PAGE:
We also help people recover their property rights when usurpers have occupied their houses and taken over their land. Often people have no documents to prove their identity, and we must work from scratch to establish their identity and provide them with documents that will ensure a decent future.
What motivates you to work in places that are so challenging – in terms of poverty or security?
It is not easy. Generally, I take a team that includes lawyers, judges, and police officers from several countries. Sometimes, we have to live in precarious shelters, and we have to manage with very little food and a bottle of water for the whole day. Sometimes, these missions demand a stay away from home for many months.
On more than one ocassion, God has saved me from certain death. For example, unknown to any of us, a bomb was placed in the truck in which we were traveling in a certain country, but for some reason, the bomb was never activated. At one time, just as I was pronouncing a sentence in a court, the building was bombed, leaving a huge crater just a few feet in front of me. Fortunately, no one was hurt. The building was not that lucky. Our work is such that we are all the time reminded of the anger and hatred of the human heart, on the one side, and the love and care, on the other. We cannot avoid the existence of war and injustice, but we can help in restoring order, in rebuilding a fractured community, and in carrying the message of peace and security to many people.
While other relief workers are dedicated to important missions, such as vaccination, medical aid, food and water supplies why do you feel this legal work is important?
God needs everybody’s talent in a combined way to give relief to suffering humanity. I consider the legal work very important to restore sanity to the functioning of a system that stands fractured by war or civil strife. I have already mentioned the case of missing children, illegal takeover of property, and missing identities. For peace to become a reality, it is important that society begins to function normally, and that normalcy requires a legal grounding and framework. If not, social peace could be endangered by unfair or arbitrary judgments. If there is a lack of a legal system, or the government does not intervene to solve conflicts, people tend to take the law into their own hands. Also, crime tends to increase when there is no operational legal system.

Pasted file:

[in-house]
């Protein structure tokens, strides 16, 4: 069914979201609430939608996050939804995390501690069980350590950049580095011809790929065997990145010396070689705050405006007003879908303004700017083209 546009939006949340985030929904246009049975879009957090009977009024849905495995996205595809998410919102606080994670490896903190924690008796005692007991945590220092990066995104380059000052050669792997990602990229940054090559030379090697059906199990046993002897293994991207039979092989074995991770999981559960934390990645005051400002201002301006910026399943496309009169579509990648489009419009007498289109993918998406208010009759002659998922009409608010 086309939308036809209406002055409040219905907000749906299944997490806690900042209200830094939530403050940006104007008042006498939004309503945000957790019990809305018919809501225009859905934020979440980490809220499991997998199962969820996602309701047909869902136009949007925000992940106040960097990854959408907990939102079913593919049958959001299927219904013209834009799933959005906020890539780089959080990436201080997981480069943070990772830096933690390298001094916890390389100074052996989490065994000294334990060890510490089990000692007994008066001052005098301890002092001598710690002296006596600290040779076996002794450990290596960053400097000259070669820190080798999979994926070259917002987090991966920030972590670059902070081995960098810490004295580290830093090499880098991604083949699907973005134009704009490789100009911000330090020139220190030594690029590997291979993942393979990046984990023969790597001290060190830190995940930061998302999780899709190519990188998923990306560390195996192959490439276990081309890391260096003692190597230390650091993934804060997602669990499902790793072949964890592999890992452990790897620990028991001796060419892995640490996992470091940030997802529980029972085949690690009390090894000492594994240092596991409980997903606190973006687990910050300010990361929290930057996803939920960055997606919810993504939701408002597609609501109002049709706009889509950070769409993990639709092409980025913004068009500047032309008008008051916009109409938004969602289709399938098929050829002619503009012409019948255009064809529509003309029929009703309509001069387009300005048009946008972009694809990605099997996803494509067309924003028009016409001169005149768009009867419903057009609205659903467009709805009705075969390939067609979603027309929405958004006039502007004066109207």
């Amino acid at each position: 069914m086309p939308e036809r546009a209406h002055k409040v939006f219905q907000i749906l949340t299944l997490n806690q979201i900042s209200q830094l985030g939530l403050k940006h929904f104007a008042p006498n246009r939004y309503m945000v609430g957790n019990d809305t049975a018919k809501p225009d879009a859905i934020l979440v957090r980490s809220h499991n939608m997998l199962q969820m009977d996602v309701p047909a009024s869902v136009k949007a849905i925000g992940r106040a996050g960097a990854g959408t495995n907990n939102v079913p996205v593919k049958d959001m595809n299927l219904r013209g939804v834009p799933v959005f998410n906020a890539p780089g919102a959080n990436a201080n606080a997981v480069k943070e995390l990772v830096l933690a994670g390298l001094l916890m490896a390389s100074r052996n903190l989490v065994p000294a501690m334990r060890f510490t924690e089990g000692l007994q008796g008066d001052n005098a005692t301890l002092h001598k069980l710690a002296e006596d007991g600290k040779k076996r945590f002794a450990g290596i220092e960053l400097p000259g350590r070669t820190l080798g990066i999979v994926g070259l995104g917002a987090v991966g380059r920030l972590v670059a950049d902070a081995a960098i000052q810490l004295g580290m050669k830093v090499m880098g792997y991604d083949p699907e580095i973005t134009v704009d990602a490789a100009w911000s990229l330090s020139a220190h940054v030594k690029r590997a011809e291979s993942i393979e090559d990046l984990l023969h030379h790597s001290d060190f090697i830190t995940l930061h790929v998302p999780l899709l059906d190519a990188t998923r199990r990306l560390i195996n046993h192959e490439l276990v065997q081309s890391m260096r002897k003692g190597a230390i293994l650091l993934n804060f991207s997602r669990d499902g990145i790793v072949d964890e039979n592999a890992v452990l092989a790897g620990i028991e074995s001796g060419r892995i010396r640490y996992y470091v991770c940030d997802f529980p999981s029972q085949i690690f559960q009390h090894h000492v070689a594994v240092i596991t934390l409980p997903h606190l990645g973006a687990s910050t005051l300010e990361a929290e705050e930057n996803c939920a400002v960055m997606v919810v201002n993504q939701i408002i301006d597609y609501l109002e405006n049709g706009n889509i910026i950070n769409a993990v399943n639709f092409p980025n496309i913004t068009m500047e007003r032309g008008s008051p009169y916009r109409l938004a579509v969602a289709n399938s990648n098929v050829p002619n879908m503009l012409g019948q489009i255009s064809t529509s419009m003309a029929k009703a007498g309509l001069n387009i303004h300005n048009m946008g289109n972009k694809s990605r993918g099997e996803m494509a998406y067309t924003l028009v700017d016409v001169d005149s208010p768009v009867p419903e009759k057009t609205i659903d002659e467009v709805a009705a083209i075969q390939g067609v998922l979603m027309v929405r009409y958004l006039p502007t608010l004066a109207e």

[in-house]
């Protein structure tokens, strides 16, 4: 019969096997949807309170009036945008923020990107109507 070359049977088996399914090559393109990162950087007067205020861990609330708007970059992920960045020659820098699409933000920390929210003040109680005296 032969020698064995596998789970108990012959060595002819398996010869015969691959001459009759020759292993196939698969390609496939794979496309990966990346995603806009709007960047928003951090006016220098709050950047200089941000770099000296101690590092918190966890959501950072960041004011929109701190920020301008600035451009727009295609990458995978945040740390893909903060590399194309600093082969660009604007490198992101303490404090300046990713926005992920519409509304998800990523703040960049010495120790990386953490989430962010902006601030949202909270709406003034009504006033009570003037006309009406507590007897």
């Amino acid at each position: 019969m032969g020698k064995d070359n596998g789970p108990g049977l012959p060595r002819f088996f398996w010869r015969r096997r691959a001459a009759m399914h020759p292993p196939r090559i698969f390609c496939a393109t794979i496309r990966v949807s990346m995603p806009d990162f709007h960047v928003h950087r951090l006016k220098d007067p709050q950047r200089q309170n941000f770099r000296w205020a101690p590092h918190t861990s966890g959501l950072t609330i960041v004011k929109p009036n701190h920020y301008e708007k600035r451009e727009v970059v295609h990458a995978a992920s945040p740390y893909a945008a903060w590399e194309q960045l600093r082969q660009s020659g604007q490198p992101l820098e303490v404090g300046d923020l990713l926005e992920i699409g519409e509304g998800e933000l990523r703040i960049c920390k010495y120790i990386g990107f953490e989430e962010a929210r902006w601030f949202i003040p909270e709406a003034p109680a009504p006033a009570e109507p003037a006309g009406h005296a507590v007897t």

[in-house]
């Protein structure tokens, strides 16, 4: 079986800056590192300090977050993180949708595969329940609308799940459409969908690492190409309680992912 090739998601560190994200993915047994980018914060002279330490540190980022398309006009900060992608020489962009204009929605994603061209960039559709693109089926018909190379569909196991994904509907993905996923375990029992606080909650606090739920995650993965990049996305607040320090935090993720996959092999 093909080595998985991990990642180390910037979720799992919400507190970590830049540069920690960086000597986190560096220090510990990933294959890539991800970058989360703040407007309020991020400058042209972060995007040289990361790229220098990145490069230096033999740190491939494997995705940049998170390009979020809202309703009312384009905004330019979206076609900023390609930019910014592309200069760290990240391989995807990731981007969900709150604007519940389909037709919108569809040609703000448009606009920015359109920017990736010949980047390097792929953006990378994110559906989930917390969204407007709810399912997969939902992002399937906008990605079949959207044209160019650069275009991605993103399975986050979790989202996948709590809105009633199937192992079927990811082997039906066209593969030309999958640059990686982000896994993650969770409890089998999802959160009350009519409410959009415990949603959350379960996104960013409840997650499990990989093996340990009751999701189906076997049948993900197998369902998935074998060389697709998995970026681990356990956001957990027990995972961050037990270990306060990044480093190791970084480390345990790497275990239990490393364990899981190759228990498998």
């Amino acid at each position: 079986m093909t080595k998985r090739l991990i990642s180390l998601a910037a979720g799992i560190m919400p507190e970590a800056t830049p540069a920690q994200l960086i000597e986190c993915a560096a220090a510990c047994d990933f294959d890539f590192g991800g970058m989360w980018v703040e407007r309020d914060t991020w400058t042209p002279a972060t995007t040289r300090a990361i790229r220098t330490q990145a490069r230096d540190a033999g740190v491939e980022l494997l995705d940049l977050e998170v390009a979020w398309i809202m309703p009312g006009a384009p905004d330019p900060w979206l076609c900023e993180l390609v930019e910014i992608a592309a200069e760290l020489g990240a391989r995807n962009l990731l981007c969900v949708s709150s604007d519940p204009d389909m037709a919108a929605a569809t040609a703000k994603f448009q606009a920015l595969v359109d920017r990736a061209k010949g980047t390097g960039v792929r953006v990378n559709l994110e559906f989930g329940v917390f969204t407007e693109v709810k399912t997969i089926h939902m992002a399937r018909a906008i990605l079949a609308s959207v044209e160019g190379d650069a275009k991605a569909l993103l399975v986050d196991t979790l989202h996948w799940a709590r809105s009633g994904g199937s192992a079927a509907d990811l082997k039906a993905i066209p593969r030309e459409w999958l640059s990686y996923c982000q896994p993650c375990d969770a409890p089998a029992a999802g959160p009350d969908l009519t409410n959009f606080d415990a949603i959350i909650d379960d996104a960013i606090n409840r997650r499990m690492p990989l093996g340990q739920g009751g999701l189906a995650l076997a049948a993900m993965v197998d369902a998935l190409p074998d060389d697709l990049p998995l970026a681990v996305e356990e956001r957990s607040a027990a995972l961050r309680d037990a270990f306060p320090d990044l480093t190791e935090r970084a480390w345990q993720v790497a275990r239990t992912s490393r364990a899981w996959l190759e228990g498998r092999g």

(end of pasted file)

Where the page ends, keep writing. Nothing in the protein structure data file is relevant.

How do you keep your faith in the middle of offbeat jobs and circumstances?
I learned about the Adventist message by listening to Braulio Perez Marcio`s radio program, “The Voice of Hope.” I was delighted by the music of Del Decker and the King’s Heralds. I was baptized 37 years ago in the Adventist Church in spite of my parents’ opposition. I went through many problems in my life, but God has always been by my side.
I have learned to grow in the faith, even though I cannot attend church every Sabbath, because my job often isolates me from an Adventist community. However, I have the companionship of prayer and Bible study. These are essential to me, and I always a feel certain closeness to God, particularly when I am alone in places where there is no Adventist church. Even in such places, technology has made it possible for isolated people like me to enjoy the blessings of Sabbath: my laptop brings Sabbath School and the divine worship right into my room. A connection to Sacramento Central Church in California or to 3ABN programs is a great blessing. I sing every Sabbath with the virtual Sabbath School, send my prayer requests, my offering, and tithe. I feel part of a very large world family that worships God, and when I go back home, in Italy, I worship with the Adventist church of Pisa.